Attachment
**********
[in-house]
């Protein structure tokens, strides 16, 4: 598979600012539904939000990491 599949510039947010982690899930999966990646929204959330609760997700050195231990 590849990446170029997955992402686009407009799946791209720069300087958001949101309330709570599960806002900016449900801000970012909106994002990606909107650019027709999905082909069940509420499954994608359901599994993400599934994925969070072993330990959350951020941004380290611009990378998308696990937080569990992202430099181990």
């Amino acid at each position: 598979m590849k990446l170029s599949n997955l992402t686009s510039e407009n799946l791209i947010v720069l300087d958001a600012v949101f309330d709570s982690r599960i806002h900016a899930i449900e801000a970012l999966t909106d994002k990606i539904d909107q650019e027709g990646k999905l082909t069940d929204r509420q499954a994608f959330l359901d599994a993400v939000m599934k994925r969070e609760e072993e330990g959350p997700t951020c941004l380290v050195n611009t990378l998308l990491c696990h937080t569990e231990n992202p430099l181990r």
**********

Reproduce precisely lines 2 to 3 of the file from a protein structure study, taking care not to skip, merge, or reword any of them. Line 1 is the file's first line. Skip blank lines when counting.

């Protein structure tokens, strides 16, 4: 598979600012539904939000990491 599949510039947010982690899930999966990646929204959330609760997700050195231990 590849990446170029997955992402686009407009799946791209720069300087958001949101309330709570599960806002900016449900801000970012909106994002990606909107650019027709999905082909069940509420499954994608359901599994993400599934994925969070072993330990959350951020941004380290611009990378998308696990937080569990992202430099181990």
């Amino acid at each position: 598979m590849k990446l170029s599949n997955l992402t686009s510039e407009n799946l791209i947010v720069l300087d958001a600012v949101f309330d709570s982690r599960i806002h900016a899930i449900e801000a970012l999966t909106d994002k990606i539904d909107q650019e027709g990646k999905l082909t069940d929204r509420q499954a994608f959330l359901d599994a993400v939000m599934k994925r969070e609760e072993e330990g959350p997700t951020c941004l380290v050195n611009t990378l998308l990491c696990h937080t569990e231990n992202p430099l181990r």